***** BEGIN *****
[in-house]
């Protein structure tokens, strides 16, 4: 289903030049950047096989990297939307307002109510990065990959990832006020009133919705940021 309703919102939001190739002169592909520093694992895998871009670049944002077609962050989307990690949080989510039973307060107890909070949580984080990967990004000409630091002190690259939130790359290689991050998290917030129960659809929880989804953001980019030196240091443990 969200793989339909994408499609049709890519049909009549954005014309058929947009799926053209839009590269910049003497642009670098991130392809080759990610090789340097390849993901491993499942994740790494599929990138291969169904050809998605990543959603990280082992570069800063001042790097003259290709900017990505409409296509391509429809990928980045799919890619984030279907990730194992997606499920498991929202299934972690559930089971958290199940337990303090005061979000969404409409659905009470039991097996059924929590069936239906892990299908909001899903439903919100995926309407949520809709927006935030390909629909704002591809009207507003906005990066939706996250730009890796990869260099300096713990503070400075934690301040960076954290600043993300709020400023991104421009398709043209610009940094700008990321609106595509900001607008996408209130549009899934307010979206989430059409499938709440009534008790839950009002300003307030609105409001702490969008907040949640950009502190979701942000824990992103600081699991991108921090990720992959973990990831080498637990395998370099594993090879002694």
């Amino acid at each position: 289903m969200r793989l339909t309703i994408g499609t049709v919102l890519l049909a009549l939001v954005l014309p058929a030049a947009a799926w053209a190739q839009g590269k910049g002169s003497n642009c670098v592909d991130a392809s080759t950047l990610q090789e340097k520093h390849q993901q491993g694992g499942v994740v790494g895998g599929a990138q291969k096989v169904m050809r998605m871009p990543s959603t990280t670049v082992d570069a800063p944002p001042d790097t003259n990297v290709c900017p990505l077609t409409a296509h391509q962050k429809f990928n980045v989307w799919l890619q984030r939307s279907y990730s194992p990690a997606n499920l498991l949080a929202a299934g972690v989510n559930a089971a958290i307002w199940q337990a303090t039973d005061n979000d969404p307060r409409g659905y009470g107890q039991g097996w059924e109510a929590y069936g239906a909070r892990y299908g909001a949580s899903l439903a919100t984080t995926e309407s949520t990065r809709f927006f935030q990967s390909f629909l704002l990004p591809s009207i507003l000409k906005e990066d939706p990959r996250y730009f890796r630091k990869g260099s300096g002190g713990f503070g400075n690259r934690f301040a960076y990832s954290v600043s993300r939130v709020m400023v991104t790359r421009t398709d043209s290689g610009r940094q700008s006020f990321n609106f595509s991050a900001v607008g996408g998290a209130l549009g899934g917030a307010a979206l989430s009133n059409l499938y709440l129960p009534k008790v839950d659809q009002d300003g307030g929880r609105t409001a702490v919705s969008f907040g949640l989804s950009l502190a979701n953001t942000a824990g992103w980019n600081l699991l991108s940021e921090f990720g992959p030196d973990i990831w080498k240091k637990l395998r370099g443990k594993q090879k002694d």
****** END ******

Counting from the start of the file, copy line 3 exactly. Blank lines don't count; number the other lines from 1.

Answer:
């Amino acid at each position: 289903m969200r793989l339909t309703i994408g499609t049709v919102l890519l049909a009549l939001v954005l014309p058929a030049a947009a799926w053209a190739q839009g590269k910049g002169s003497n642009c670098v592909d991130a392809s080759t950047l990610q090789e340097k520093h390849q993901q491993g694992g499942v994740v790494g895998g599929a990138q291969k096989v169904m050809r998605m871009p990543s959603t990280t670049v082992d570069a800063p944002p001042d790097t003259n990297v290709c900017p990505l077609t409409a296509h391509q962050k429809f990928n980045v989307w799919l890619q984030r939307s279907y990730s194992p990690a997606n499920l498991l949080a929202a299934g972690v989510n559930a089971a958290i307002w199940q337990a303090t039973d005061n979000d969404p307060r409409g659905y009470g107890q039991g097996w059924e109510a929590y069936g239906a909070r892990y299908g909001a949580s899903l439903a919100t984080t995926e309407s949520t990065r809709f927006f935030q990967s390909f629909l704002l990004p591809s009207i507003l000409k906005e990066d939706p990959r996250y730009f890796r630091k990869g260099s300096g002190g713990f503070g400075n690259r934690f301040a960076y990832s954290v600043s993300r939130v709020m400023v991104t790359r421009t398709d043209s290689g610009r940094q700008s006020f990321n609106f595509s991050a900001v607008g996408g998290a209130l549009g899934g917030a307010a979206l989430s009133n059409l499938y709440l129960p009534k008790v839950d659809q009002d300003g307030g929880r609105t409001a702490v919705s969008f907040g949640l989804s950009l502190a979701n953001t942000a824990g992103w980019n600081l699991l991108s940021e921090f990720g992959p030196d973990i990831w080498k240091k637990l395998r370099g443990k594993q090879k002694d």